Intro: As you know, two of the most important words in a sentence are the subject and the verb. To make your sentence clear and grammatically correct, make sure that if your noun is singular your verb is also singular. If your noun is plural, your verb must also be plural. That’s a simple rule, but the trick is knowing whether the subject is singular or plural. The next trick is recognizing a singular or plural verb. Study each situation below to help you make sure your subjects and verbs agree.
To determine which verb is singular and which one is plural, think of which verb you would use with he or she and which verb you would use with they.
Example: talks, talk
Which one is the singular form? Which word would you use with he? We say, “He talks.” Therefore, talks is singular. We say, “They talk.” Therefore, talk is plural.
Sometimes the subject is separated from the verb by words such as along with, as well as, besides, or not. Ignore these expressions when determining whether to use a singular or plural verb.
The politician, along with his assistants, is expected shortly.
Excitement, as well as nervousness, is the cause of her shaking.
The pronouns each, everyone, every one, everybody, anyone, anybody, someone, and somebody are singular and require singular verbs. Do not be misled by what follows of.
Each of the girls sings well.
Every one of the cakes is gone.
With words that indicate portions—percent, fraction, part, majority, some, all, none, remainder, and so forth —look at the noun in your of phrase to determine whether to use a singular or plural verb. If the noun is singular, use a singular verb. If the noun is plural, use a plural verb.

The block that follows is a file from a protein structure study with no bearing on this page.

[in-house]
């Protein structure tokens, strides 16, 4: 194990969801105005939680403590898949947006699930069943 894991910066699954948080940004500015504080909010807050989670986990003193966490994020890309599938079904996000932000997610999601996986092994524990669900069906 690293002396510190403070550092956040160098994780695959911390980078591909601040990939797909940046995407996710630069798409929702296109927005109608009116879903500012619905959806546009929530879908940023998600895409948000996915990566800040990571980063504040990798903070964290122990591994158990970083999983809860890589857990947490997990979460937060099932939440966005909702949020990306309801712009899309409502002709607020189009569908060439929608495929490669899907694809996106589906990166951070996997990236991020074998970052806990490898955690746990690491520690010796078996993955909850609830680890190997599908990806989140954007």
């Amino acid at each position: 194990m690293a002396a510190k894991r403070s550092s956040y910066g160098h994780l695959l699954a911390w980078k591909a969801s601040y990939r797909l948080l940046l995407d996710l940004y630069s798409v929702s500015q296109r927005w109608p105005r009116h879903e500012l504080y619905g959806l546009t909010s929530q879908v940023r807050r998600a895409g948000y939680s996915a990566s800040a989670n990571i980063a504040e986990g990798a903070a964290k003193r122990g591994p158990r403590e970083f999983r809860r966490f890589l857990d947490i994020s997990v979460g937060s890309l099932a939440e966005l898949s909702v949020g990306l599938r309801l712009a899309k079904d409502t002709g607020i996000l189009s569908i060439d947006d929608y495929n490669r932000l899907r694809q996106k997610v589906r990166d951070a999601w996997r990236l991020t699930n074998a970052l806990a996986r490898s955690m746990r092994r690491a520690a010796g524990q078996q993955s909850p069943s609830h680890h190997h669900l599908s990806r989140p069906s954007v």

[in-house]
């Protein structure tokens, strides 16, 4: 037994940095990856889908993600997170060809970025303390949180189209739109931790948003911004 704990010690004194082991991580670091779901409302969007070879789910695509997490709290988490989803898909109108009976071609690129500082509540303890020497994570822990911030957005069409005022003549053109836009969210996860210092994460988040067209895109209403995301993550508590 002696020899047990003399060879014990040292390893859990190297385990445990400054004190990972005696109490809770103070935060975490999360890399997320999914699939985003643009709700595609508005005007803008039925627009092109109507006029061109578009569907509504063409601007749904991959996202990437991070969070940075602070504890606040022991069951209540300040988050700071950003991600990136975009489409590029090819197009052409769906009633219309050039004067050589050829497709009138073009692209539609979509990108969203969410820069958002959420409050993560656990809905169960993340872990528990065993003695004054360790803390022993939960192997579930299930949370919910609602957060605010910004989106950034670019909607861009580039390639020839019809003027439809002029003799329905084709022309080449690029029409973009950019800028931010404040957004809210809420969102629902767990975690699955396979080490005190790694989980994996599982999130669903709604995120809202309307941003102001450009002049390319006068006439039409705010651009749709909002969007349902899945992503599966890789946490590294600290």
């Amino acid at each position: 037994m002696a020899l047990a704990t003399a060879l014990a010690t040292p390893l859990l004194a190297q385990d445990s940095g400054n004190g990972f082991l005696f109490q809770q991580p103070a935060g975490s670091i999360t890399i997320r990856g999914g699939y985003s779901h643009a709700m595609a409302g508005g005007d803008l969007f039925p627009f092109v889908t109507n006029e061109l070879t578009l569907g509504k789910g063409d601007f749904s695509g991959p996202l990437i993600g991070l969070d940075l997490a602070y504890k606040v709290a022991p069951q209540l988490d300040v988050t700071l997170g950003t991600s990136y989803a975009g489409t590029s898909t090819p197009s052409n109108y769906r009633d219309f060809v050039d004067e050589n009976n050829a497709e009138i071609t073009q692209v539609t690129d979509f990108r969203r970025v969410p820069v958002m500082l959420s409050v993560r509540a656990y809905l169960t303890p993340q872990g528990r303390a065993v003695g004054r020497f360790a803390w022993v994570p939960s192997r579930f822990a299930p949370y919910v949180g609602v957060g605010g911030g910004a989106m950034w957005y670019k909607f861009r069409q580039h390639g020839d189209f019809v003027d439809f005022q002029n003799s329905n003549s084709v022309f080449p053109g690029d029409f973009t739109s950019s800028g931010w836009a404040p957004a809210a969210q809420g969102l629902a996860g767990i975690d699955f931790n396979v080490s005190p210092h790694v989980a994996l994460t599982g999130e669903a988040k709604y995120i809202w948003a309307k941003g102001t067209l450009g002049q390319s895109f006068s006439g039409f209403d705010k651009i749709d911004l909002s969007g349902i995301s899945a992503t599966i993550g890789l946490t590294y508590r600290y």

Fifty percent of the pie has disappeared.
Fifty percent of the pies have disappeared.
One-third of the city is unemployed.
One-third of the people are unemployed.
All of the pie is gone.
All of the pies are gone.
Some of the pie is missing.
Some of the pies are missing.
None of the garbage was picked up.
None of the sentences were punctuated correctly
When either and neither are subjects, they always take singular verbs.
Neither of them is available to speak right now.
Either of us is capable of doing the job.
The words here and there have generally been labeled as adverbs even though they indicate place. In sentences beginning with here or there, the subject follows the verb.
There are four hurdles to jump.
There is a high hurdle to jump.
Use a singular verb with sums of money or periods of time.
Ten dollars is a high price to pay.
Five years is the maximum sentence for that offense.
Sometimes the pronoun who, that, or which is the subject of a verb in the middle of the sentence. The pronouns who, that, and which become singular or plural according to the noun directly in front of them. So, if that noun is singular, use a singular verb. If it is plural, use a plural verb.
Salma is the scientist who writes/write the reports.
The word in front of who is scientist, which is singular. Therefore, use the singular verb writes.
He is one of the men who does/do the work.
The word in front of who is men, which is plural. Therefore, use the plural verb do.
Collective nouns such as team and staff may be either singular or plural depending on their use in the sentence.
The team is in a meeting.
(Team is acting as a unit here.)
The team are in disagreement about the findings.
(The team are acting as separate individuals in this example.)
This second sentence would read even better as: The team members are in disagreement about the findings.
For a worksheet to reinforce this concept, click on the link below: